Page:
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Chemical Bonds Section 2 - Types of Bonds Ionic Bonding To reach a stable energy level, atoms lose or gain electrons. An atom is neutral but will become a charged atom if there is a transfer of electrons When an atom loses or gains an electron, it becomes an ion. Ion – charged (atom) particle that has either fewer or more electrons than it has protons Ionic Bonding Negative ion – has more electrons than protons Positive ion- has more protons than electrons Ionic Bond bonding that involves a transfer of electrons forms when ions attract each other and form a compound force of attraction between a positive ion and a negative ion Electron-dot Diagram drawing that uses the chemical symbol for an element surrounded by a series of dots to show the electron bonding taking place. The dots represent the valence electrons also called Lewis Dot Structure/diagram Covalent Bonding A lot of energy is required for an atom to lose or gain electrons Example: elements in Group 14 have four electrons in their outermost level – it is easier for these elements to become stable by sharing electrons Covalent Bonding bonding in which electrons are shared rather than transferred The attraction between electrons and the positively charged nucleus of the atoms hold the atoms together Molecule A group of two or more atoms joined together by a formed by a chemical bond Unequal electron sharing Electrons are not always shared equally the nucleus of some atoms will attract electrons more strongly and electrons will stay closer to that atom’s nucleus Nonpolar and Polar molecules When two atoms that are exactly alike form a covalent bond, they share the bonding electrons equally. Nonpolar molecule, the electrons are shared equally in the bond When one atom’s nucleus has a stronger force, electrons will stay closer to that atom. Example: Water molecule H2O Water Molecule (cont) The oxygen atom forms a covalent bond with each hydrogen atom The oxygen atom has a stronger attraction for the bonding electrons – the electrons spend more time closer to the oxygen atom. This gives the oxygen atom a partial negative charge and the hydrogen a partial positive charge Water Molecule (cont.) Because the water molecule has an end that is partially positive and an end that is partially negative, water is a polar molecule. Polar means “having oppositely charged ends” **This polarity helps give water the structure to support life (cell systems)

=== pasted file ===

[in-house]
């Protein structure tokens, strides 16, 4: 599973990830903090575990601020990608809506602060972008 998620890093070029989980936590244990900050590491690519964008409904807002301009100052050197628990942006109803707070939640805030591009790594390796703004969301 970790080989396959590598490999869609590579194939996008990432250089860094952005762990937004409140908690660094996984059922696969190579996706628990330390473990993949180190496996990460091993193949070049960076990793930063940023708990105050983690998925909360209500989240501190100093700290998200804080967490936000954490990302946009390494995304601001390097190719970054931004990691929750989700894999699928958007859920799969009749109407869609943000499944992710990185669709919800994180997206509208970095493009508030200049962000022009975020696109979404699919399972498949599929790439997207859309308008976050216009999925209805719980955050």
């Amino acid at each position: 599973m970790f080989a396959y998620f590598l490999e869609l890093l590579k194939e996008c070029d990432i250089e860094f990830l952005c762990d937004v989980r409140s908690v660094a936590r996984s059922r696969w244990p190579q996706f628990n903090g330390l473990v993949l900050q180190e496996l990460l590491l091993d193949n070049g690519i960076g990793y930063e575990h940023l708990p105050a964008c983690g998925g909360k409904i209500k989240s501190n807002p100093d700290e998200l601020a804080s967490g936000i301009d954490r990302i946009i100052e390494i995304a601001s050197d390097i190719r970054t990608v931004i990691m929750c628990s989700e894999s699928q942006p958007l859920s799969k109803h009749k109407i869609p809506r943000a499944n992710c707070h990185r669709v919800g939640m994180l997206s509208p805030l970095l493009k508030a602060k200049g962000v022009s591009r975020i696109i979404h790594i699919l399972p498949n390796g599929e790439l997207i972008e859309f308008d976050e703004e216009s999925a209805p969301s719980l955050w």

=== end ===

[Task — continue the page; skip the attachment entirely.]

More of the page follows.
"Chemical Bonds Section 2 - Types of Bonds"